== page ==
Fruits are very persistent, so on the same tree there may be, at the same time, “dried” fruits of brown color and immature fruits of green color.

Cultivation -
For the cultivation technique consult the present sheet.

Uses and Traditions -
The carob is one of the mulberry plants and honey can be obtained, but only in areas where a number of plants are present.
It is appreciated in the regions of origin for the shadow of the hairs In fact, preserving a very thick foliage, produces shadow areas, precious in arid places.
Part of the chocolate substitutes are obtained from pasta or carrube seeds.
Many thickeners and gelling agents for food products are obtained from locust bean seeds.
In diets, carob powder is indicated as an alternative to chocolate because it contains only 180 calories per 100 g and is sweet and confusing like chocolate which however has much more calories than 300 calories per 100 g. It also does not contain exciting substances such as theobromine which instead has cocoa and therefore is healthier. Rich in fiber is indicated in slimming diets because it sages and is also important for regulating intestinal functions.
It is a pity that carob is a forgotten fruit that evokes in many people, especially if they are old, images of poverty and deprivation. While it is true that this fruit has helped feed the most desperate populations since the dawn of civilization, especially during periods of famine and wars, it is equally true that it has many qualities that make it a precious food even today.
The locusts are rich in Vitamin A, D and Vitamin B, they contain many minerals including calcium, potassium, manganese and copper.
The locusts are rich in calcium an important mineral for the health of the bones and generally of the human body.
Their sweetness is due to fruit sugars that have in abundance from 46 to 56%. More than half of these sugars are made up of sucrose, the rest is fructose and glucose, they also have 5% protein and 6% fibers while they are fat.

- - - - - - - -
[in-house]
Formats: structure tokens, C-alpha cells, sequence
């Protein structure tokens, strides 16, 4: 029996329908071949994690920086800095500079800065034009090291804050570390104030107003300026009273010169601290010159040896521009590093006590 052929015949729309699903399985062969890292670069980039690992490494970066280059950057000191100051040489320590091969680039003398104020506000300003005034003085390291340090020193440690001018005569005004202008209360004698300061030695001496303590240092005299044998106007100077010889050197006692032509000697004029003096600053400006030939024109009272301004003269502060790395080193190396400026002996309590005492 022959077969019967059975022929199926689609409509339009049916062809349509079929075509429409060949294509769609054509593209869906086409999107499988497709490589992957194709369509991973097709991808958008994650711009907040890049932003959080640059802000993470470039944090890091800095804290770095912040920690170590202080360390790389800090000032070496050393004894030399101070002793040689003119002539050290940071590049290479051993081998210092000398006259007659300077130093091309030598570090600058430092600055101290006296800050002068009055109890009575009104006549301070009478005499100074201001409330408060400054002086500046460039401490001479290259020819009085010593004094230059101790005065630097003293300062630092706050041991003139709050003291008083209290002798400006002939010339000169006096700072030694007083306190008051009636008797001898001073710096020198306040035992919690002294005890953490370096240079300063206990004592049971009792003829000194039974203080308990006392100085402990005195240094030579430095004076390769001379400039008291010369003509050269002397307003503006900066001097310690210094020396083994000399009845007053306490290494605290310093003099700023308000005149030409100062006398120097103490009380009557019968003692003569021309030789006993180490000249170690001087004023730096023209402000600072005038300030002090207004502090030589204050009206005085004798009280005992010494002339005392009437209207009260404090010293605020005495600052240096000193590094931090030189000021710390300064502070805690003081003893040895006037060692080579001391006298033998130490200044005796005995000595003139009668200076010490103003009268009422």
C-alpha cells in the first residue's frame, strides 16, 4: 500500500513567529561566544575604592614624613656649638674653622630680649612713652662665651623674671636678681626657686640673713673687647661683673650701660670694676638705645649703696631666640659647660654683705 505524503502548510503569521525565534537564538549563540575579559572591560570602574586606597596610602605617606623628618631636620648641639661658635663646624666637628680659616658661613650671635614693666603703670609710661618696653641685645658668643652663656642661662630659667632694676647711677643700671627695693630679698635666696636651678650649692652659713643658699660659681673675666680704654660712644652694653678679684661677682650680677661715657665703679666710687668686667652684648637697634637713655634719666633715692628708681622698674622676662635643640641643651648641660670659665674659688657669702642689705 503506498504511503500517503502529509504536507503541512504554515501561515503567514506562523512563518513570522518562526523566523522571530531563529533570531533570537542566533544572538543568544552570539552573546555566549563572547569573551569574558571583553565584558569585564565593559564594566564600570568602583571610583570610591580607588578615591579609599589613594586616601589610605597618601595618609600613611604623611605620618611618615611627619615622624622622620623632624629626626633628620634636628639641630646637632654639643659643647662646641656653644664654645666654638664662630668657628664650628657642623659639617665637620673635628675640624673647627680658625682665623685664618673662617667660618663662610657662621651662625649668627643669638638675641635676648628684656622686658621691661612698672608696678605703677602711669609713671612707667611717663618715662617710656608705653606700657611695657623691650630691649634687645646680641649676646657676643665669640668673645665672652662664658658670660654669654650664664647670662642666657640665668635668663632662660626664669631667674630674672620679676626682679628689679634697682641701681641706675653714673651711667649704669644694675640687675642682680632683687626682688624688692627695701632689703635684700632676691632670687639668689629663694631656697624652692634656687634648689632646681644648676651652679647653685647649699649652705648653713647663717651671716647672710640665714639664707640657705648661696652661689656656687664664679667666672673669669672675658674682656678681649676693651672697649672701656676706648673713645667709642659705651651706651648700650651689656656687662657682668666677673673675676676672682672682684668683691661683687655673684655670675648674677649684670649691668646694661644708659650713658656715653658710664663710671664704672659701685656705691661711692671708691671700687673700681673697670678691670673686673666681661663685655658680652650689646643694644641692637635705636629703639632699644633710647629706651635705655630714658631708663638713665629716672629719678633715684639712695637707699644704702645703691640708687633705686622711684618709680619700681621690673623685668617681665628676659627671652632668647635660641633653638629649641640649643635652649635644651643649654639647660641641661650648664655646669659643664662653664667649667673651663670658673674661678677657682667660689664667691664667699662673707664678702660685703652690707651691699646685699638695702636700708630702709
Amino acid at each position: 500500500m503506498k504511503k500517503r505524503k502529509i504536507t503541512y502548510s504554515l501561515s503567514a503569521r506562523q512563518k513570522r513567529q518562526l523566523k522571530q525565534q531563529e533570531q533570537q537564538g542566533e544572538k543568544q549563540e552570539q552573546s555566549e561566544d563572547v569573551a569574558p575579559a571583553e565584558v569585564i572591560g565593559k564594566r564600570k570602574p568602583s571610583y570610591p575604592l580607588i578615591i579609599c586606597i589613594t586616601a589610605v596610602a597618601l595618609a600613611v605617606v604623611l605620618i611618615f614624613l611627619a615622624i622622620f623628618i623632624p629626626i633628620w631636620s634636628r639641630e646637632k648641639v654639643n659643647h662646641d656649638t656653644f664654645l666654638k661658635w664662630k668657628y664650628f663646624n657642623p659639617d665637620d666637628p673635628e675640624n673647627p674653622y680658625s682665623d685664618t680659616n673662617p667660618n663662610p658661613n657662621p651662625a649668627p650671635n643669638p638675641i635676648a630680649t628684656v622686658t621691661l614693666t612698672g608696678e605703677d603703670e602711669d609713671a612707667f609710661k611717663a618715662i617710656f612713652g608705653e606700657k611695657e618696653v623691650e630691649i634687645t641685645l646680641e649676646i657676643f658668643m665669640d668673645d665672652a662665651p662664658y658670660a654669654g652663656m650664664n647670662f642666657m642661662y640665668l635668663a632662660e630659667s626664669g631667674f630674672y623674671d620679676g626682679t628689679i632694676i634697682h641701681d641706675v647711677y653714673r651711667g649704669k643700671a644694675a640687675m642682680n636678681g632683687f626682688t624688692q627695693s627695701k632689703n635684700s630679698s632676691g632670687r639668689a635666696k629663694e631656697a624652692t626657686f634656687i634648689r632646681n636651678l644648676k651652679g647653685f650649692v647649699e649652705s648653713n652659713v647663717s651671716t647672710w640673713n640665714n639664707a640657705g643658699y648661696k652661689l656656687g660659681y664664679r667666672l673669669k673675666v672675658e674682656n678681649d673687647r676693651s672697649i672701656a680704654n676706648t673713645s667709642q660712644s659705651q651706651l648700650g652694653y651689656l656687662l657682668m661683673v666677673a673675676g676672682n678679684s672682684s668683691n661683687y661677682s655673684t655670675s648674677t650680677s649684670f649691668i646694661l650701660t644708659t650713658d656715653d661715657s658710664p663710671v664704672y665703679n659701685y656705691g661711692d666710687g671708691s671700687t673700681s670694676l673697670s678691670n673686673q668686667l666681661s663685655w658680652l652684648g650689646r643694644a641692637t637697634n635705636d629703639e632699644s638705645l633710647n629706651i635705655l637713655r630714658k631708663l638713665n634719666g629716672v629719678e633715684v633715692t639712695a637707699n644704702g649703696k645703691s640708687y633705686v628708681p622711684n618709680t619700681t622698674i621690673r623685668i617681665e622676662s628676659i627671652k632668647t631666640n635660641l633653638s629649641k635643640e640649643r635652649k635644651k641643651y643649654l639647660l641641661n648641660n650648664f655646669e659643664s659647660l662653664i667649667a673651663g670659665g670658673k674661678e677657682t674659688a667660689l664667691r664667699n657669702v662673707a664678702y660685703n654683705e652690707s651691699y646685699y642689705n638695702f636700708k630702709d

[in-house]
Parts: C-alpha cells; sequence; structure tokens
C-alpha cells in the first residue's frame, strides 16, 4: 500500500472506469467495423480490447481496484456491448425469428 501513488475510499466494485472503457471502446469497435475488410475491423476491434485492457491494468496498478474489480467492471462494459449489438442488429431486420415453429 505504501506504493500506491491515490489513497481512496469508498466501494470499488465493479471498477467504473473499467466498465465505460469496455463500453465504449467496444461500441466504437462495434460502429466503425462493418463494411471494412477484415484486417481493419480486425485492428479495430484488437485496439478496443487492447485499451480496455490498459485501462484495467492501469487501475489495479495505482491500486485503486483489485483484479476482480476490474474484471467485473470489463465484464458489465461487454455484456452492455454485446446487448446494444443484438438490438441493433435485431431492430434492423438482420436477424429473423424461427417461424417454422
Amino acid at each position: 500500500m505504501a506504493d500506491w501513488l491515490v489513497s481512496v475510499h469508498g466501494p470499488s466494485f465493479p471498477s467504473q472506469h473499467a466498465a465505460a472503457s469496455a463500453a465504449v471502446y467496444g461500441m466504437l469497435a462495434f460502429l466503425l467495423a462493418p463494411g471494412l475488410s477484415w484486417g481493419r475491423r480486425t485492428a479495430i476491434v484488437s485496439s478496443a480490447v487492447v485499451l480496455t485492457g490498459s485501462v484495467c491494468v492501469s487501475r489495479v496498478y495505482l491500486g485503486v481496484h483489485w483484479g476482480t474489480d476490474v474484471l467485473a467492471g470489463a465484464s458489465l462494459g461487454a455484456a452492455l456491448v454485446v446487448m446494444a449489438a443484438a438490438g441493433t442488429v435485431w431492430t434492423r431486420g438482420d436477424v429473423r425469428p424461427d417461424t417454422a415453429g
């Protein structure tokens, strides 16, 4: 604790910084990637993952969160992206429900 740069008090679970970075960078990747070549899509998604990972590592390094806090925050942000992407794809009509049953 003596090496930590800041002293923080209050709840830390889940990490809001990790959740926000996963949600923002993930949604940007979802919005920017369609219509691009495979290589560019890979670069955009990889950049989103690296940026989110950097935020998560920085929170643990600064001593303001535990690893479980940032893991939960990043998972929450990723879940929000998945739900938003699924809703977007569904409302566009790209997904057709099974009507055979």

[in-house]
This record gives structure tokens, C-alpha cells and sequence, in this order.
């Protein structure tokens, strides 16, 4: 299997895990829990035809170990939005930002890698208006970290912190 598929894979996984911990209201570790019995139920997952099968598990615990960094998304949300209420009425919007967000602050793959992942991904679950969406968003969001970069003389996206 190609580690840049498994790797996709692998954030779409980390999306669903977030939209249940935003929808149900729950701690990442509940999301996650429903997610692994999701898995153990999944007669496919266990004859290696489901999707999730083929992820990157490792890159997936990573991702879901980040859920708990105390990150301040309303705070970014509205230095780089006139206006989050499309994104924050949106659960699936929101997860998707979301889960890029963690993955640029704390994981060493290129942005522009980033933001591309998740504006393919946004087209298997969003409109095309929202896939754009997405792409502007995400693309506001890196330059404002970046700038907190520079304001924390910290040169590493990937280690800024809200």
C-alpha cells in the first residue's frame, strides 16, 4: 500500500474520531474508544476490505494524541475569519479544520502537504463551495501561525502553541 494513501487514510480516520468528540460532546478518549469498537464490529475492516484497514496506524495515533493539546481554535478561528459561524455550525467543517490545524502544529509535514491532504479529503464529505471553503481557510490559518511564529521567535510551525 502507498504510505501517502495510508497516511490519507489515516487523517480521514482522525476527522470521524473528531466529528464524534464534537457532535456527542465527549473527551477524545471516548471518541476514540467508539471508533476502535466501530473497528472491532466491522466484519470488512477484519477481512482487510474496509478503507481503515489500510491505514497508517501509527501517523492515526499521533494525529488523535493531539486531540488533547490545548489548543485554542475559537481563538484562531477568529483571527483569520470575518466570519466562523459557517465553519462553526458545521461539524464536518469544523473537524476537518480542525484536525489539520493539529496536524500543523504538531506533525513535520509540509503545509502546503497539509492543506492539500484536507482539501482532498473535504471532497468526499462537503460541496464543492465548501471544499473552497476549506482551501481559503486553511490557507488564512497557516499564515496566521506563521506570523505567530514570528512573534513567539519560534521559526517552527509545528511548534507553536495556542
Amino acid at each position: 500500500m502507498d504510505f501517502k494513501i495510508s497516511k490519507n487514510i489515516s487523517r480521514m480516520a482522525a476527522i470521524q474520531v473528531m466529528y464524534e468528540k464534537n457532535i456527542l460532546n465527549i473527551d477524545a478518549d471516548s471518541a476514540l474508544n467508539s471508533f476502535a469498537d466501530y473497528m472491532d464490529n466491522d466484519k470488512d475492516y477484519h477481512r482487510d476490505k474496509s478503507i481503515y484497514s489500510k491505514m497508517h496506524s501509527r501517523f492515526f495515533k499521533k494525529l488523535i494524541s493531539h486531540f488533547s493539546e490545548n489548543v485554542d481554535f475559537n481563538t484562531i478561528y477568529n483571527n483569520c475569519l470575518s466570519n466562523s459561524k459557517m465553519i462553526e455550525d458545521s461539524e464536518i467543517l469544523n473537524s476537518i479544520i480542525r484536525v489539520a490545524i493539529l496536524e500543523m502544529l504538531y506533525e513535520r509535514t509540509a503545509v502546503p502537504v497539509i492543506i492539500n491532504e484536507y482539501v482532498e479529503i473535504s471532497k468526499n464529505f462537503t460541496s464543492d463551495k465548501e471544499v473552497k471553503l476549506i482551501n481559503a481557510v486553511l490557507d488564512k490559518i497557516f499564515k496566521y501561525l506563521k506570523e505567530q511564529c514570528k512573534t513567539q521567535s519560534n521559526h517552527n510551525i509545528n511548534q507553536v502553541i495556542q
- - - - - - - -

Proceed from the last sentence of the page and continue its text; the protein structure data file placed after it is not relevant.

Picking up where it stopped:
Carob contains powerful antioxidant polyphenols known to counter free radicals and reduce the risk of heart disease.
Some medical research has shown how the intake of carob powder can help reduce high cholesterol.
If the consumption of fresh mozzarella pulp has a mild laxative action consuming the dried pulp or flour it is useful to regulate intestinal functions and counteract the diarrhea.
Fiber and tannins in the flour help eliminate the toxins responsible for acute diarrhea attacks because, unlike what happens to tannins of most other plants, those of the carob dissolve in water.
Additionally, tannins prevent harmful bacterial growth in the intestines while natural sugars help to soften soft stools.
The rich calcium and phosphorus carob contributes to prevent osteoporosis and enriches the body with these two important minerals.
The locusts do not contain gluten and therefore can be safely consumed even by celiac patients
The locusts and their dust are healthy foods because the plant being rustic does not need special treatments.
Carob seed flour is a natural, excellent thickener and stabilizer used in various foods as a gluten substitute for both human and animal nutrition. From this flour is obtained the carob gum which is the most important use of the carob fruits to this day. In canned food for pets often, to get the gelatinous consistency, is put of carrot seeds flour.
Nowadays (seeds private) are used for feeding livestock. One time they were used as fermenting material for the production of ethyl alcohol. As used in popular tradition, the seeds, floured, were used as anti-diarrheal. The fruits are preserved for a long time and can be consumed, commonly, fresh or dried or, alternatively, slightly passed to the oven.
Semi-hard seeds are inedible They can be grinded, thus obtaining a multi-purpose flour that contains a very large amount of carob, which has the ability to absorb water in quantities of 100 times its weight.
Since the seeds were considered to be particularly uniform in size and weight, the name of the unit of measurement (carat) in use for the precious stones, equivalent to a fifth of grams, was derived from their Arabic name (qīrāṭ or "karat" ). In fact, the variation in the weight of the carob seeds, taken in bulk, reaches 25%.
Typically, in very long-lived plants, the appearance of the so-called carrot mushroom (Laetiporus sulphureus), after the first rains of August, appeared. Although consumed in certain areas of Sicily and Basilicata, it is a toxic fungus, which can cause unpleasant gastrointestinal disturbances.